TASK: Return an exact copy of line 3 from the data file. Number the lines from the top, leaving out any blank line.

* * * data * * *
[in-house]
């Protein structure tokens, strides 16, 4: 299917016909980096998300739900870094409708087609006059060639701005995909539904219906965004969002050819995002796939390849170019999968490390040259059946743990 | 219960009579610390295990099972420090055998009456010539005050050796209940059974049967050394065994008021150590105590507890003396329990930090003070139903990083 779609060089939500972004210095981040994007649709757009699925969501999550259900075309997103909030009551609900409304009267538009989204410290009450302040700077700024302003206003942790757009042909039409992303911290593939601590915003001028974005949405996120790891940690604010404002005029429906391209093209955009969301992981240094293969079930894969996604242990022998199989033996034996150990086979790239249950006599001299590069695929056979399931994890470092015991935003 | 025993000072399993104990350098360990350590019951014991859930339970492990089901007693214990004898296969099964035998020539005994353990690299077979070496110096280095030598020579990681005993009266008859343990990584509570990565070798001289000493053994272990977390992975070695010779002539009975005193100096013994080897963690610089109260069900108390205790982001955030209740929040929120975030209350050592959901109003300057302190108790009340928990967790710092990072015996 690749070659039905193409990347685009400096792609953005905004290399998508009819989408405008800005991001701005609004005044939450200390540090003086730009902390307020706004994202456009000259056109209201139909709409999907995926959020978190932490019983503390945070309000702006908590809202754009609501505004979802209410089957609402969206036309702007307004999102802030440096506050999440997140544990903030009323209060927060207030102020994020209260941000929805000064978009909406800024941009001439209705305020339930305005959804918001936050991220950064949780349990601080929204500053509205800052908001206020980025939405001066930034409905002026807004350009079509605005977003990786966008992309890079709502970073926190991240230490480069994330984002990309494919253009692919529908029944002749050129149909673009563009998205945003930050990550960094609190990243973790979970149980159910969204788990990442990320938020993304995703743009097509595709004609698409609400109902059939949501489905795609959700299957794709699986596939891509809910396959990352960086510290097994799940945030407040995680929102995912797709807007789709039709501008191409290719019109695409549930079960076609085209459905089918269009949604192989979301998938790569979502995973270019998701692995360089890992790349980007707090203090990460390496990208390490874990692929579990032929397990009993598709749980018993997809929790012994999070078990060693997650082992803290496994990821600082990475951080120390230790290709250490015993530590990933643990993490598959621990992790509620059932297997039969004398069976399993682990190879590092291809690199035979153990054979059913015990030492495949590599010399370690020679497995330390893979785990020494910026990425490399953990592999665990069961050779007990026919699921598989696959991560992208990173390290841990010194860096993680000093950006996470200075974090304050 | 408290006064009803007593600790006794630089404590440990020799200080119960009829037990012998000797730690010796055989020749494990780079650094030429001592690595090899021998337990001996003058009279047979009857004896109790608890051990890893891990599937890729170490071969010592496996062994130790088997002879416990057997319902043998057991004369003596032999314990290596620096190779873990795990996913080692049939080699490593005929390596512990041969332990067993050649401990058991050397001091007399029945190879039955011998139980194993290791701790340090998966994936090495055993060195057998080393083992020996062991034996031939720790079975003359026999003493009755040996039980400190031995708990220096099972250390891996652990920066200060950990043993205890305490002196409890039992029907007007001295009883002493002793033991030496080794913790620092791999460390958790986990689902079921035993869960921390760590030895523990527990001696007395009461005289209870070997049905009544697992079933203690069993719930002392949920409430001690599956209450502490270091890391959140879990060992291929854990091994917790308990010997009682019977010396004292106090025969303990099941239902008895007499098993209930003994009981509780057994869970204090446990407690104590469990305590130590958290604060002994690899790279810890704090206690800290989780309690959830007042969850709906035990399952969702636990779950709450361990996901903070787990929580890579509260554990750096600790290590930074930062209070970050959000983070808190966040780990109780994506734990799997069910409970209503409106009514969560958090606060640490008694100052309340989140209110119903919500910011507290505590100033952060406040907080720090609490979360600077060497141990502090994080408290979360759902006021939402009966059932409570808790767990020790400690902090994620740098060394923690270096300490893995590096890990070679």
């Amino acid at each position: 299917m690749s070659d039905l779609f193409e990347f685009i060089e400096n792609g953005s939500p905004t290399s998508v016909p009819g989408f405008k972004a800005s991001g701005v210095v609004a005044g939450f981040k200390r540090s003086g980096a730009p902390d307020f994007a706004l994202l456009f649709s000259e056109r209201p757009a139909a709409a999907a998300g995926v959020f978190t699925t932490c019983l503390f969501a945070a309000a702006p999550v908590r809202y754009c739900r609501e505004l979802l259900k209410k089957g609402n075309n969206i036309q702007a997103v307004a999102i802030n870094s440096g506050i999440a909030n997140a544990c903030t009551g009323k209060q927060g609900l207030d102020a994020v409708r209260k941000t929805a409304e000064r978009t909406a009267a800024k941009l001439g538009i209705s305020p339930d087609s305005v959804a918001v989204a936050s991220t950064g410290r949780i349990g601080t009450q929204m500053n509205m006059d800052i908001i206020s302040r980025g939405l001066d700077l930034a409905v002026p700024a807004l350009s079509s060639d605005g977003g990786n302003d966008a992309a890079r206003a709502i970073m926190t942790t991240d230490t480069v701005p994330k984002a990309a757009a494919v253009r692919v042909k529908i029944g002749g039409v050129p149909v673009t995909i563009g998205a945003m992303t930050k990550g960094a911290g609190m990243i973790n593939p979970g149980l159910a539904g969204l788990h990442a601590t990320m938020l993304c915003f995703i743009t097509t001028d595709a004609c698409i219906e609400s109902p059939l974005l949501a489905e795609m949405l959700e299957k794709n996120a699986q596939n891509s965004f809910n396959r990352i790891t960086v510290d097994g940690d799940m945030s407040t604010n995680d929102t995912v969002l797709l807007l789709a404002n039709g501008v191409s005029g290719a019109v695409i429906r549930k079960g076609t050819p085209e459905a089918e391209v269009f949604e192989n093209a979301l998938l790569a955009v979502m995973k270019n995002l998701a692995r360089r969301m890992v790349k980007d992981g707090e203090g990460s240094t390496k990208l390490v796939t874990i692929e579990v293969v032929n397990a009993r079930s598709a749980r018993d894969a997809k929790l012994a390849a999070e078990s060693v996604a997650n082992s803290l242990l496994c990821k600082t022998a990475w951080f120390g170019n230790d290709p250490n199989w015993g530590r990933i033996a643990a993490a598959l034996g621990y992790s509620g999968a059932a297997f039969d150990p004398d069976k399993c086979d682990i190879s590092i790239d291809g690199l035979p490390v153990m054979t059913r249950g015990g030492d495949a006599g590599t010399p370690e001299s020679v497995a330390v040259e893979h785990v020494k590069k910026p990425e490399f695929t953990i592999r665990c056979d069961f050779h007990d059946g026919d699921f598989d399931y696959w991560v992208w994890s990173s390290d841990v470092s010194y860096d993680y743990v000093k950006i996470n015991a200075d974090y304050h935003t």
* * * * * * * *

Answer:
């Amino acid at each position: 299917m690749s070659d039905l779609f193409e990347f685009i060089e400096n792609g953005s939500p905004t290399s998508v016909p009819g989408f405008k972004a800005s991001g701005v210095v609004a005044g939450f981040k200390r540090s003086g980096a730009p902390d307020f994007a706004l994202l456009f649709s000259e056109r209201p757009a139909a709409a999907a998300g995926v959020f978190t699925t932490c019983l503390f969501a945070a309000a702006p999550v908590r809202y754009c739900r609501e505004l979802l259900k209410k089957g609402n075309n969206i036309q702007a997103v307004a999102i802030n870094s440096g506050i999440a909030n997140a544990c903030t009551g009323k209060q927060g609900l207030d102020a994020v409708r209260k941000t929805a409304e000064r978009t909406a009267a800024k941009l001439g538009i209705s305020p339930d087609s305005v959804a918001v989204a936050s991220t950064g410290r949780i349990g601080t009450q929204m500053n509205m006059d800052i908001i206020s302040r980025g939405l001066d700077l930034a409905v002026p700024a807004l350009s079509s060639d605005g977003g990786n302003d966008a992309a890079r206003a709502i970073m926190t942790t991240d230490t480069v701005p994330k984002a990309a757009a494919v253009r692919v042909k529908i029944g002749g039409v050129p149909v673009t995909i563009g998205a945003m992303t930050k990550g960094a911290g609190m990243i973790n593939p979970g149980l159910a539904g969204l788990h990442a601590t990320m938020l993304c915003f995703i743009t097509t001028d595709a004609c698409i219906e609400s109902p059939l974005l949501a489905e795609m949405l959700e299957k794709n996120a699986q596939n891509s965004f809910n396959r990352i790891t960086v510290d097994g940690d799940m945030s407040t604010n995680d929102t995912v969002l797709l807007l789709a404002n039709g501008v191409s005029g290719a019109v695409i429906r549930k079960g076609t050819p085209e459905a089918e391209v269009f949604e192989n093209a979301l998938l790569a955009v979502m995973k270019n995002l998701a692995r360089r969301m890992v790349k980007d992981g707090e203090g990460s240094t390496k990208l390490v796939t874990i692929e579990v293969v032929n397990a009993r079930s598709a749980r018993d894969a997809k929790l012994a390849a999070e078990s060693v996604a997650n082992s803290l242990l496994c990821k600082t022998a990475w951080f120390g170019n230790d290709p250490n199989w015993g530590r990933i033996a643990a993490a598959l034996g621990y992790s509620g999968a059932a297997f039969d150990p004398d069976k399993c086979d682990i190879s590092i790239d291809g690199l035979p490390v153990m054979t059913r249950g015990g030492d495949a006599g590599t010399p370690e001299s020679v497995a330390v040259e893979h785990v020494k590069k910026p990425e490399f695929t953990i592999r665990c056979d069961f050779h007990d059946g026919d699921f598989d399931y696959w991560v992208w994890s990173s390290d841990v470092s010194y860096d993680y743990v000093k950006i996470n015991a200075d974090y304050h935003t």